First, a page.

She'd thrown her husband out three years after they married, for carousing. "You put his brain in a bird, the bird would fly backward," she liked to say. I often wondered what that bird would do with Rosaleen's brain. I decided half the time it would drop shit on your head and the other half of it would sit on abandoned nests with its wings spread wide.
I used to have daydreams in which she was white and married T. Ray, and became my real mother. Other times I was a Negro orphan she found in a cornfield and adopted. Once in a while I had us living in a foreign country like New York, where she could adopt me and we could both stay our natural color.
My mother's name was Deborah. I thought that was the prettiest name I'd ever heard, even though T. Ray refused to speak it. If I said it, he acted like he might go straight to the kitchen and stab something. Once when I asked him when her birthday was and what cake icing she preferred, he told me to shut up, and when I asked him a second time, he picked up a jar of blackberry jelly and threw it against the kitchen cabinet. We have blue stains to this day.
I did manage to get a few scraps of information from him, though, such as my mother was buried in Virginia where he people came from. I got worked up at that, thinking I'd found a grandmother. No, he tells me, my mother was an only child whose mother died ages ago. Naturally. Once when he stepped on a roach in the kitchen, he told me my mother had spent hours luring roaches out of the house with bits of marshmallow and trails of graham-cracker crumbs, that she was a lunatic when it came to saving bugs.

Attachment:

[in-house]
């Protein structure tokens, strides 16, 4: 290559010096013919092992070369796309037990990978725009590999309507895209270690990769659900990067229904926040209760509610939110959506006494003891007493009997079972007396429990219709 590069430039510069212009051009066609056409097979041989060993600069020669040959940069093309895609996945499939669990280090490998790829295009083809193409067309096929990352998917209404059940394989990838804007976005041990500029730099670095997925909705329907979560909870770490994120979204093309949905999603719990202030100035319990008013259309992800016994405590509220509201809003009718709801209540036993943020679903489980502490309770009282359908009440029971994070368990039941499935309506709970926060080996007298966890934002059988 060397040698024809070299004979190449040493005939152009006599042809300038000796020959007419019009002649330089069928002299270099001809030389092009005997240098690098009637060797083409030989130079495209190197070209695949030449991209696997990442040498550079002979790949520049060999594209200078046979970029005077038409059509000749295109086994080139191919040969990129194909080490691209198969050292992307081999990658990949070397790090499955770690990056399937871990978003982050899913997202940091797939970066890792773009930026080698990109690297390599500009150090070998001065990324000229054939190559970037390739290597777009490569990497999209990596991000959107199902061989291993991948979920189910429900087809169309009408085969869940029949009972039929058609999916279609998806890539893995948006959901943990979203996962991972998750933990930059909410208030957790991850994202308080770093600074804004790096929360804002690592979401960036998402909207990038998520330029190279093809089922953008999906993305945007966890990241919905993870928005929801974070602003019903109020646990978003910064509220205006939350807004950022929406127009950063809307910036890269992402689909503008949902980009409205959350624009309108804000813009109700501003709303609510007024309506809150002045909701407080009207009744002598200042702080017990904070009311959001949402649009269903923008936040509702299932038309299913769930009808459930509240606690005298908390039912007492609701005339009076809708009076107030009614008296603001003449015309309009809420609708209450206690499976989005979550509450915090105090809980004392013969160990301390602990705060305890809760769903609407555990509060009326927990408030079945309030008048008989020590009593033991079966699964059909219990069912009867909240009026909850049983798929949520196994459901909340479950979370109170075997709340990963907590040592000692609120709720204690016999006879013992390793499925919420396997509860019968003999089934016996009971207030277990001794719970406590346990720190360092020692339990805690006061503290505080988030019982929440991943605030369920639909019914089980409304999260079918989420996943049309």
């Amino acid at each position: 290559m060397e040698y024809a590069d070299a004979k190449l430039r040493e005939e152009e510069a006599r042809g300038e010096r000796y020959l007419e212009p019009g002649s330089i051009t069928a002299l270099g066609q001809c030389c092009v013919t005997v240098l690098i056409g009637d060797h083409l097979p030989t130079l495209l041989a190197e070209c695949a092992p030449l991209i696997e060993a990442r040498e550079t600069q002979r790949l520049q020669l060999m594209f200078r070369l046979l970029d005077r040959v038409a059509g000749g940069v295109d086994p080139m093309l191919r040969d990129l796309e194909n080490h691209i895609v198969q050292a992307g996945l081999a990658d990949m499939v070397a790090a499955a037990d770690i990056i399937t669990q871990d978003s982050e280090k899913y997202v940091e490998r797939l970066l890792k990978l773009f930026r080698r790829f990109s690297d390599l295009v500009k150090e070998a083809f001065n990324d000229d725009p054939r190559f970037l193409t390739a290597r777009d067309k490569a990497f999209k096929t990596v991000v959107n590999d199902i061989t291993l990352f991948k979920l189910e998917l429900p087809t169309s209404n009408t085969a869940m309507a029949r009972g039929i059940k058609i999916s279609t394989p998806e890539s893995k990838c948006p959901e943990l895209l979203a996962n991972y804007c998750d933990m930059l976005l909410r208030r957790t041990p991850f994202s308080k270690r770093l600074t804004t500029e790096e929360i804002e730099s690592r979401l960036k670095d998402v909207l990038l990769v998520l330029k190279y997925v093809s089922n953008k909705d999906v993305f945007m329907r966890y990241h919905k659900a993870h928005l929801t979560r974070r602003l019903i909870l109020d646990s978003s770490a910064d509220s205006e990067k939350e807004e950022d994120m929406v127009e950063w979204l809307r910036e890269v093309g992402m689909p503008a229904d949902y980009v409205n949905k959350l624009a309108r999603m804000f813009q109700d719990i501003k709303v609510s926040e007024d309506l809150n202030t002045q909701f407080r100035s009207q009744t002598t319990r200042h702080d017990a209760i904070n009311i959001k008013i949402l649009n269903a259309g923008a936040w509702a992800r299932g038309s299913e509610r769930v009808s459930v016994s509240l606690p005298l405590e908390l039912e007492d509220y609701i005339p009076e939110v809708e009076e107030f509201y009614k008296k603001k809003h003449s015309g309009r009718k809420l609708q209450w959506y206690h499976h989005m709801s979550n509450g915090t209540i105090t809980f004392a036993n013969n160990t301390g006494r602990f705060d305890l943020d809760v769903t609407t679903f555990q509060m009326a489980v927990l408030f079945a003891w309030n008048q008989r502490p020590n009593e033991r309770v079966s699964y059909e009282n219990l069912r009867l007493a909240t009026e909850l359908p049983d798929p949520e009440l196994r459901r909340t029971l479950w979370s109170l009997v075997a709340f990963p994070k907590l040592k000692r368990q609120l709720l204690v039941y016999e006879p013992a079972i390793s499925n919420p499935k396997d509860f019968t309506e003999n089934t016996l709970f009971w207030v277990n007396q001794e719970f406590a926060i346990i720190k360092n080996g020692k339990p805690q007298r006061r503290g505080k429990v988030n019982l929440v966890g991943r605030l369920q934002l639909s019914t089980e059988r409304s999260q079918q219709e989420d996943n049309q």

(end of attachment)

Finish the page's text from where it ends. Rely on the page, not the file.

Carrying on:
The oddest things caused me to miss her. Like training bras. Who was I going to ask about that? And who but my mother could've understood the magnitude of driving me to junior cheerleader tryouts? I can tell you for certain T. Ray didn't grasp it. But you know when I missed her the most? The day I was twelve and woke up with the rose-petal stain on my panties. I was so proud of that flower and didn't have a soul to show it to except Rosaleen.
Not too long after that I found a paper bag in the attic stapled at the top. Inside it I found the last traces of my mother.
There was a photograph of a woman smirking in front of an old car, wearing a light-colored dress with padded shoulders. Her expression said, "Don't you dare take this picture," but she wanted it taken, you could see that. You could not believe the stories I saw in that picture, how she was waiting at the car fender for love to come to her, and not too patiently.
I laid the photograph beside my eighth-grade picture and examined every possible similarity. She was more or less missing a chin, too, but even so, she was above-average pretty, which offered me genuine hope for my future.
The bag contained a pair of white cotton gloves stained the color of age. When I pulled them out, I thought, Her very hands were inside here. I feel foolish about it now, but one time I stuffed the gloves with cotton balls and held them through the night.
The end-all mystery inside the bag was a small wooden picture of Mary, the mother of Jesus. I recognized her even though her skin was black, only a shade light than Rosaleen's. It looked to me like somebody had cut the black Mary's picture from a book, glued it into a sanded piece of wood about two inches across, and varnished it. On the back an unknown hand had written "Tiburon, S.C."